Variable gauge axle systems

One of the main problems in the further development of international railway traffic in Europe is overcoming the borders between countries with different gauges. The solution to this problem can be variable gauge axle systems.

Variable gauge axle systems

At first, the railway transport in each country was developed taking into account only national interests and did not take into account the peculiarities of the railway track of other countries. Therefore, now most of the states of Western Europe have a gauge of 1435 mm, Spain – 1668 mm, Portugal – 1665 mm, Finland – 1524 mm, and the countries of the post-Soviet space have a gauge of 1520 mm.

The problem of switching from one gauge to another began to be solved at the beginning of the twentieth century. At the border stations between the Russian Empire (and later the USSR) and Europe, the main transition technology was the transfer of passengers and the transshipment of goods. This required additional costs and significantly increased the time spent by the trains on the way.

A faster way to change from one track gauge to another is to reload large cargo units – containers, piggybacks, etc. However, even such reloading is still less efficient compared to rearranging cars on bogies for a different gauge. There are also wheelset replacement technologies.

Variable gauge axle systems

But now, the most effective way to overcome borders between countries with different track gauges is to use variable gauge axles, a system that is capable of changing the width without stopping the movement of the train on special transfer track devices.

Considering the need to develop international rail passenger traffic between Spain and France, the Spanish company Talgo in 1965 began developing a new system for automatically changing railway wheels to a different gauge.

The practical application of variable gauge axles began in 1969, when the first Talgo RD passenger train arrived from Barcelona to Geneva. Talgo variable gauge axle systems for passenger rail cars have been tested and are successfully operating at the present time, reaching a high technological level.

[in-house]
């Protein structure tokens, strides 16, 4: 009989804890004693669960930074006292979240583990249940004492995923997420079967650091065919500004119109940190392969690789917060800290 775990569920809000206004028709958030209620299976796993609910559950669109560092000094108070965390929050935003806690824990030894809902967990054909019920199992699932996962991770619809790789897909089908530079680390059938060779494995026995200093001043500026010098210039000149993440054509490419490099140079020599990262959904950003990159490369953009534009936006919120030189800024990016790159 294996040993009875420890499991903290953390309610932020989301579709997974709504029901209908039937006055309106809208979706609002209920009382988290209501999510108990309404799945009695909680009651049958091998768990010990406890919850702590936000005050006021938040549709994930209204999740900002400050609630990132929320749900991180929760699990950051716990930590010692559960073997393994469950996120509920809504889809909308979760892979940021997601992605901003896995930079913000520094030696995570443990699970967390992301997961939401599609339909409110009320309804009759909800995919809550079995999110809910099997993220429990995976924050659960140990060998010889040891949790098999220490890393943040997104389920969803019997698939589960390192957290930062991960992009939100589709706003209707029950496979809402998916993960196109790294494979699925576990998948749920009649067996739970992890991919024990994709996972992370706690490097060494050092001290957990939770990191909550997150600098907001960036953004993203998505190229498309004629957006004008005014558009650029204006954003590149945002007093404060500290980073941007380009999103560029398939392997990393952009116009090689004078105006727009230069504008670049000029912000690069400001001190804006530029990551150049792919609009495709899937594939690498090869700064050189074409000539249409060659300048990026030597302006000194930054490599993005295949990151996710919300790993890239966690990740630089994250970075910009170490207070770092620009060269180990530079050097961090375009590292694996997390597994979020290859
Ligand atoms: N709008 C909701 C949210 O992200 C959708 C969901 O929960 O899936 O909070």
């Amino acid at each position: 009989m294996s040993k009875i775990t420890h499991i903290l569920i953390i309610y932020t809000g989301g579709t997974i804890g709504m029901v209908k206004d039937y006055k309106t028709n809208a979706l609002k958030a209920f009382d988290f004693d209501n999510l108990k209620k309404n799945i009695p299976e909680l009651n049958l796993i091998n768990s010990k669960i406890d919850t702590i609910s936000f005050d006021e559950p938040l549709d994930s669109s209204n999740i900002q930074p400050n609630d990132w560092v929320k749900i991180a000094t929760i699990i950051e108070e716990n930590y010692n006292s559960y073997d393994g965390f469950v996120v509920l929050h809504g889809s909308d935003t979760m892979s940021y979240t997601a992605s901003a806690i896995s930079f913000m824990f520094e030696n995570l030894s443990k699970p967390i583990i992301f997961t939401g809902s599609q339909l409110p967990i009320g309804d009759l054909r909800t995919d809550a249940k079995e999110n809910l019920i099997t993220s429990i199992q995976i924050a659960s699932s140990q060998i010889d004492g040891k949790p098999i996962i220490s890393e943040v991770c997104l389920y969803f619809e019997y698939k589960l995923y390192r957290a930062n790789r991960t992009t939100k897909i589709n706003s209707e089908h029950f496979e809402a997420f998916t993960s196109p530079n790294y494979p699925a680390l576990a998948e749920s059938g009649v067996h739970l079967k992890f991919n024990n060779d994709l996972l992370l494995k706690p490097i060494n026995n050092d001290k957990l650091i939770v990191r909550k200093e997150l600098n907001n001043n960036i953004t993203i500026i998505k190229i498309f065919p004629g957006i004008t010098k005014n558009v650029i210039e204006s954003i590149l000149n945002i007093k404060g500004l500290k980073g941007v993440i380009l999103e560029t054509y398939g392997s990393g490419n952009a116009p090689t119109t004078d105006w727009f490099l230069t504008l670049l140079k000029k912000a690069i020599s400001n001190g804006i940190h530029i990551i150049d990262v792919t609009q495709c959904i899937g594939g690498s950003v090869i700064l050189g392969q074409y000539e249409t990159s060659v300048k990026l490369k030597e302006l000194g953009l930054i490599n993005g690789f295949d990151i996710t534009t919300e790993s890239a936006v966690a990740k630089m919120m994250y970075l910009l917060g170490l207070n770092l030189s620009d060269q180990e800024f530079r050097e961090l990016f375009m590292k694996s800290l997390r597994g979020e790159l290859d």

The Talgo system is based on the forced displacement of individual wheel blocks, which is carried out during the movement of a railway car. Each of the blocks consists of a wheel with brake discs, a short axle and tapered roller bearings. There is no single axle in this design, that is, there is no wheelset in the traditional sense of this term.

The wheels move in an unloaded state. When the load is removed from the wheels, they cease to contact the wide track rails. This is due to the fact that the supports, which are located on the outside of the outer bearings, slide on the support rails of the stationary installation (the height of which gradually increases) and move along them using water as a lubricant. At the same time, the T-shaped guides of the stationary installation go into the corresponding grooves of the locking devices of the wheel assemblies and move the bearing fastening locks. Railroad wheels with bearings are released.

The guide rails of the stationary installation converge, acting on the outer edges of the wheels, and move them in the transverse direction of the axis to a position corresponding to the width of the new track. The T-shaped guides re-enter the grooves of the locking devices, returning the bearing locks to their place, and the wheels are fixed in a new position. The height of the support rails decreases slowly. The sliding stops come off them, and the wheels, which are in the corresponding position, are lowered onto the 1435 mm track gauge. The process works in a similar way and in the opposite direction.

Variable gauge axle systems

Talgo has also developed a similar automatic changeover system from a 1668 mm track to a 1435 mm track and vice versa for freight cars.

The first systems of variable gauge axle also include joint projects of the Bryansk Machine-Building Plant and the Ural Carriage Works, as well as the development of German specialists. Later, a system of sliding wheelsets developed in Bulgaria appeared on the basis of a standard bogie for a 1435 mm gauge track.

In Poland, the SUW 2000 system was developed, which allows the wheelset to quickly adapt to the three track standards common in Europe, when driving at a speed of 30 km/h. But as of 2016, the implementation of the system through a number of bureaucratic, technical obstacles is almost never done. The borders of Poland are equipped with this system in only three places. There are several trains and rail buses on both sides on the Polish-Ukrainian border that use the SUW 2000 system.

Railway magazine “Railway Supply”


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